Another classmate, a retired Navy physician, called Hassan “a ticking time bomb. He made himself into a lightning rod, and was very vocal about his beliefs. He used the Koran and the Hadith to justify murder and mayhem. I even asked him after his presentation if he believes that killing innocent men, women, and children are justified. He looked me in the eye and said he did the research, and then answered yes. I also asked him if Sharia Law transcends the Constitution and he also answered yes. Even though these statements are incompatible with the oath he took as an officer, nothing was done.”

Political correctness has dominated developments since the shooting. The Obama Administration and the Department of Defense outrageously designated the attack as "workplace violence" instead of terrorism. It took approximately five years to change the designation. Congressman Tom Rooney (R-FLA), a former JAG officer, is angered, “Because it was not designated as an act of terrorism, both surviving victims and those we tragically lost that day were not afforded the benefits that accompany military combat pay and the awarding of the Purple Heart.”

Staff Sergeant Patrick Zeigler was shot four times including the head, left shoulder, arm, and hip, and cannot move the left side of his body. He strongly believes, “This administration was trying to cover up the knowledge of Hassan’s radicalization. His goal was to attack and kill American soldiers. I consider it a dereliction of duty on the part of the U.S. government. I consider Hassan a traitor and feel he should have been brought up on treason charges as well as murder. He switched sides and became aligned with the enemy. He will probably die of natural causes while I was told I will end up dying early because of an increased risk of stroke and an early onset of dementia. If I can live five days more than he does I will be happy. Because of the original designation a lot of those wounded have been financially impacted for the worst. We were never paid retroactively after the status changed.  No one in the government apologized or showed remorse for the wrong classification.”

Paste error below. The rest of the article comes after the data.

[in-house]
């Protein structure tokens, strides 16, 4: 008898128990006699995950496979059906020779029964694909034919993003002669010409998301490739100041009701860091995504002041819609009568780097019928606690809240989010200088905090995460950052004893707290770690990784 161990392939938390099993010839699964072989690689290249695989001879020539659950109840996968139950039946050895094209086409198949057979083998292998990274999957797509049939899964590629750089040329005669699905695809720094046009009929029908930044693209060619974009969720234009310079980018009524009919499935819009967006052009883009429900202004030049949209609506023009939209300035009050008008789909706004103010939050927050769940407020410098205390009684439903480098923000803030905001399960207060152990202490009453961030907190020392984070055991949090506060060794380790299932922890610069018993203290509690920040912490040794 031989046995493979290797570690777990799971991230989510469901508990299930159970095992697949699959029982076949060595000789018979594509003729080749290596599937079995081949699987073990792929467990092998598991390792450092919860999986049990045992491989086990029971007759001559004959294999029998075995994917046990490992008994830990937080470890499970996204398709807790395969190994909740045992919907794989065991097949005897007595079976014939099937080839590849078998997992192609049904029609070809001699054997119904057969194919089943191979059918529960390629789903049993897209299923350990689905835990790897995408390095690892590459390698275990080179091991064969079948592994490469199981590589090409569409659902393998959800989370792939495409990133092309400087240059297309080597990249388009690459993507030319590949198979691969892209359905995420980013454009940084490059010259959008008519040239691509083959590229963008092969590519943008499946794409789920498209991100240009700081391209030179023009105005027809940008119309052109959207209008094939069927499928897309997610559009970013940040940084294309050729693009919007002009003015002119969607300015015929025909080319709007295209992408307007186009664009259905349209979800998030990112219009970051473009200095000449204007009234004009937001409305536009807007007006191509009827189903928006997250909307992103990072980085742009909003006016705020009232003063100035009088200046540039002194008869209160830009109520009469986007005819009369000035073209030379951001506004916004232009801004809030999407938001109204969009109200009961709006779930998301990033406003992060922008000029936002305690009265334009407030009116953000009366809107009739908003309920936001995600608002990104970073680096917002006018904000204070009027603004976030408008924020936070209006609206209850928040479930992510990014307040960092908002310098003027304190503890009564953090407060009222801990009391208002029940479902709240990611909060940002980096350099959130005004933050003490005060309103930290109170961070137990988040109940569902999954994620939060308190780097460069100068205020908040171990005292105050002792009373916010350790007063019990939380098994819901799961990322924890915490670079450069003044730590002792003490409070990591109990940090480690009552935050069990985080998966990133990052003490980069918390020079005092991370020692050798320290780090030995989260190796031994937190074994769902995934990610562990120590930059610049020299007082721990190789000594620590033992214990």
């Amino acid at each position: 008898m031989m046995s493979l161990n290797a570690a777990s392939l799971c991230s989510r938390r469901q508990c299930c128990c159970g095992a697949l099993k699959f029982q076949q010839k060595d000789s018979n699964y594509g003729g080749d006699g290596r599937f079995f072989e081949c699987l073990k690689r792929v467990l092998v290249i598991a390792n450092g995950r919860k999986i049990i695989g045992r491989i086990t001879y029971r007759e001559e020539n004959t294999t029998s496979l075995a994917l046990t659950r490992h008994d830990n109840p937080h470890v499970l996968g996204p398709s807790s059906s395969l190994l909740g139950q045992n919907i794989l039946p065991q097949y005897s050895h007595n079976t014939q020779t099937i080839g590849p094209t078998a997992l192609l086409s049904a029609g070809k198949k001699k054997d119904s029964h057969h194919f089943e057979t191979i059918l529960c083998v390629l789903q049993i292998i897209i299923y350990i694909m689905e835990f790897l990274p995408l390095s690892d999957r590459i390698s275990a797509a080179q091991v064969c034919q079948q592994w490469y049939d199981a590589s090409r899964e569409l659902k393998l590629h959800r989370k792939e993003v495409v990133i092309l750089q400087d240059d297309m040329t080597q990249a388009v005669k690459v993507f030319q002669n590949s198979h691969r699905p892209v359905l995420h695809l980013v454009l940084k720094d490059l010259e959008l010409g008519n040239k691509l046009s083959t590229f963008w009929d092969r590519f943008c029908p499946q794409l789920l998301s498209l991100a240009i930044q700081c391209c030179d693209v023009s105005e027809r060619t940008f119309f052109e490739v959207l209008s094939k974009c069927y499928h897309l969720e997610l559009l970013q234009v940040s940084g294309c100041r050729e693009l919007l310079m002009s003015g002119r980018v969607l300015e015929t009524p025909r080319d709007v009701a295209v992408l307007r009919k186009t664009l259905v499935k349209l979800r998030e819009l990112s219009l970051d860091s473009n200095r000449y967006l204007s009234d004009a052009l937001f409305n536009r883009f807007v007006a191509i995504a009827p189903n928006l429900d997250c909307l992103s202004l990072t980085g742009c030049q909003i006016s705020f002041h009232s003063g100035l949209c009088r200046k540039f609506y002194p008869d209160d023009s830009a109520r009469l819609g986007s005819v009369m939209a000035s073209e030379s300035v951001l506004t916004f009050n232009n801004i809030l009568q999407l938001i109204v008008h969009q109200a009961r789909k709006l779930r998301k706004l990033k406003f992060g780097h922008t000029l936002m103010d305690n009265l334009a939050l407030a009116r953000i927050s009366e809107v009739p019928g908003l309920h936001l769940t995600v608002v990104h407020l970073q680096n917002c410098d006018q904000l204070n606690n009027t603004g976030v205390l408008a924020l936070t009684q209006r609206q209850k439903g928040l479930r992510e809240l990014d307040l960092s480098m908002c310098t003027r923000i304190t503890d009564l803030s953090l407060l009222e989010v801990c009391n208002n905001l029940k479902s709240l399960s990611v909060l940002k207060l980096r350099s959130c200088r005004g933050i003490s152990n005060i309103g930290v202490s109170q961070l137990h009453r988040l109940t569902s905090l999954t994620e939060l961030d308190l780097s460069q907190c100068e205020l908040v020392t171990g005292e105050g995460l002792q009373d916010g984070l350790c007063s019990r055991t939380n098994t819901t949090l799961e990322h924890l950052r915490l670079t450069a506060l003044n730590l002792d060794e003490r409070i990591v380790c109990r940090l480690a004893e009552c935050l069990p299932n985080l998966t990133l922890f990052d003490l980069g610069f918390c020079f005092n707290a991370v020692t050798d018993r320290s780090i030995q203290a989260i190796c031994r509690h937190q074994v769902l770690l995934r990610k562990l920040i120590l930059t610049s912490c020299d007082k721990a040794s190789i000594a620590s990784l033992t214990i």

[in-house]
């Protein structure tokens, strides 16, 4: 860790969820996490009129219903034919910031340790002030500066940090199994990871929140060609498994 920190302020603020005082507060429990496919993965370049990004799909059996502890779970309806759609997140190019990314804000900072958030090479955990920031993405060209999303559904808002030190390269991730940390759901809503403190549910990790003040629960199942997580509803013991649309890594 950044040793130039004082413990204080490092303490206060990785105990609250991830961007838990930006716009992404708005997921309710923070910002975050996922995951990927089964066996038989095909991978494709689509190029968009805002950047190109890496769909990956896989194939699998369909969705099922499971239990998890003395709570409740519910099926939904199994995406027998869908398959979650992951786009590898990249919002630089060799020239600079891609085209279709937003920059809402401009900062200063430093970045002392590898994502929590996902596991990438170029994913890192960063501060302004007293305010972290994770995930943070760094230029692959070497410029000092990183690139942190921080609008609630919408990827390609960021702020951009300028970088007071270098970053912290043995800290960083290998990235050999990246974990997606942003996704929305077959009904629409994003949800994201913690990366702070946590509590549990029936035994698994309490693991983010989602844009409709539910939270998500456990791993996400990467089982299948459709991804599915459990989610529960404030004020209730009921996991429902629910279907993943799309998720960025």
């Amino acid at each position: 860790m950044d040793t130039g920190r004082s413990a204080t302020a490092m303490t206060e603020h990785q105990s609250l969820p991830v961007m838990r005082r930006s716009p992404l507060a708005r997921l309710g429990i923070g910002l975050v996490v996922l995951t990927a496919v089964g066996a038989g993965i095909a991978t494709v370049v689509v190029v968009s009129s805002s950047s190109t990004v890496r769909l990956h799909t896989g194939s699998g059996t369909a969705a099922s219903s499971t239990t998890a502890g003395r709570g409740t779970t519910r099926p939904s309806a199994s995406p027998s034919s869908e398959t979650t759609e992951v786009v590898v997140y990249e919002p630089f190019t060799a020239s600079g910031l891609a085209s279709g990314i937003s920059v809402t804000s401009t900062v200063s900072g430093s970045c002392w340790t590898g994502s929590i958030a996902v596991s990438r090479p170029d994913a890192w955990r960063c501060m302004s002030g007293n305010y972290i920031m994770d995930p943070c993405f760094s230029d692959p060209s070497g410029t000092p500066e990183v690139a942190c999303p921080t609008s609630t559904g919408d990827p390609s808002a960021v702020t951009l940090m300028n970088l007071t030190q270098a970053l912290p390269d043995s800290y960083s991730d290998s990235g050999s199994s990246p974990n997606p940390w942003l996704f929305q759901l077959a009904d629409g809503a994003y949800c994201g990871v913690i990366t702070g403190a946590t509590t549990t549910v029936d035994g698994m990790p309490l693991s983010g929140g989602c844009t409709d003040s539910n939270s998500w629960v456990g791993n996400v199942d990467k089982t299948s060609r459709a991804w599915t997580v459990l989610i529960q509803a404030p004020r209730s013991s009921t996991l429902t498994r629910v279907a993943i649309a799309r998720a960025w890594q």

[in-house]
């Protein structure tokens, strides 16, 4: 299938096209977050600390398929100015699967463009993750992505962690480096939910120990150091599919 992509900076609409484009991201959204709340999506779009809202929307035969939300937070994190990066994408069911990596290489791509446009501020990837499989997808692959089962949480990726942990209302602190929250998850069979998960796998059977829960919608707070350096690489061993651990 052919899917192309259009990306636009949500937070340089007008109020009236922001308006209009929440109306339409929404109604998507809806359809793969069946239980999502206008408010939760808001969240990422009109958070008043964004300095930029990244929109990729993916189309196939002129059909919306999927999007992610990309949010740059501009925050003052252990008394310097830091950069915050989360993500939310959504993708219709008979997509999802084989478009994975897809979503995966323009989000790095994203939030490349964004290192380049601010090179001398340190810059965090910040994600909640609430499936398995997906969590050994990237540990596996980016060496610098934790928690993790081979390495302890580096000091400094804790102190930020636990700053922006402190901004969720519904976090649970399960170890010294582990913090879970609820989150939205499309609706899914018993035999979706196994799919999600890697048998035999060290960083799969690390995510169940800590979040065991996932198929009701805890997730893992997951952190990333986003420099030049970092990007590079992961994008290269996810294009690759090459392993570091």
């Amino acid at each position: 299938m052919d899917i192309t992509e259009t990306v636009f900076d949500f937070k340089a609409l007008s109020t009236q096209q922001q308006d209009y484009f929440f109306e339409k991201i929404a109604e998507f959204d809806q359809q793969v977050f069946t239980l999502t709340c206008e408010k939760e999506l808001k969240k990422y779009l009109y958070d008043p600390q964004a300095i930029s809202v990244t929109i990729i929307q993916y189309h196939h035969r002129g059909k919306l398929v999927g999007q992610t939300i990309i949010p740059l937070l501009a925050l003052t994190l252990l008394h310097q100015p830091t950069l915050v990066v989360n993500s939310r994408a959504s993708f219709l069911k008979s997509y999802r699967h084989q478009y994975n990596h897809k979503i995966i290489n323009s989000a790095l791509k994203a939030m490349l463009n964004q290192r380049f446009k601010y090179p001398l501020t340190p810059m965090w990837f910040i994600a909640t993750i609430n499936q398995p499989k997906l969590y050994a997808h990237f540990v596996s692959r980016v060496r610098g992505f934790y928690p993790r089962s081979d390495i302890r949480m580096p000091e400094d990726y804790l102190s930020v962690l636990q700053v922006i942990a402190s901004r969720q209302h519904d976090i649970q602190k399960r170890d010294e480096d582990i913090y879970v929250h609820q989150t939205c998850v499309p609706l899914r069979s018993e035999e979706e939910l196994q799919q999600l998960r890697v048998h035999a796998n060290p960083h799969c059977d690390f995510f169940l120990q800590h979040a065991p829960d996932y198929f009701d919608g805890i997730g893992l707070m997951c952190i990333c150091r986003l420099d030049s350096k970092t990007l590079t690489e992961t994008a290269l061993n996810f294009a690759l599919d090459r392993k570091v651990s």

Thanks in part to Congressman John Carter (R-TX), whose district includes Fort Hood, he was able to work with others, bypass the president, and shepherd a bill through Congress thay he says “redefined the military version of terrorism. Hassan’s goal was to shoot soldiers, and those injured and killed were either on their way to a battle, or returning from one. This became a battlefield with one side completely unarmed. This political correctness run amok caused major harm to a number of people that volunteered to fight for this country.”